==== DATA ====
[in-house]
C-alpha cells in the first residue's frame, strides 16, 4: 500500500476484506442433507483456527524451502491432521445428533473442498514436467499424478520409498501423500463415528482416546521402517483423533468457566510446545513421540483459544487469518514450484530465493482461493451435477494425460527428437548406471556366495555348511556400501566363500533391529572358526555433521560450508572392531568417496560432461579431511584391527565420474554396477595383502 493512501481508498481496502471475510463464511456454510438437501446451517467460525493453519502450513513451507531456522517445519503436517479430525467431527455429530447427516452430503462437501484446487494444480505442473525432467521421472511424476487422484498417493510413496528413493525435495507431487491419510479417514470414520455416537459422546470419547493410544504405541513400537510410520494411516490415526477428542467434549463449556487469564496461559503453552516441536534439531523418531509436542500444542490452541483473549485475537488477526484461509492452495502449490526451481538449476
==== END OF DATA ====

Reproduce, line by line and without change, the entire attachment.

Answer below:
[in-house]
C-alpha cells in the first residue's frame, strides 16, 4: 500500500476484506442433507483456527524451502491432521445428533473442498514436467499424478520409498501423500463415528482416546521402517483423533468457566510446545513421540483459544487469518514450484530465493482461493451435477494425460527428437548406471556366495555348511556400501566363500533391529572358526555433521560450508572392531568417496560432461579431511584391527565420474554396477595383502 493512501481508498481496502471475510463464511456454510438437501446451517467460525493453519502450513513451507531456522517445519503436517479430525467431527455429530447427516452430503462437501484446487494444480505442473525432467521421472511424476487422484498417493510413496528413493525435495507431487491419510479417514470414520455416537459422546470419547493410544504405541513400537510410520494411516490415526477428542467434549463449556487469564496461559503453552516441536534439531523418531509436542500444542490452541483473549485475537488477526484461509492452495502449490526451481538449476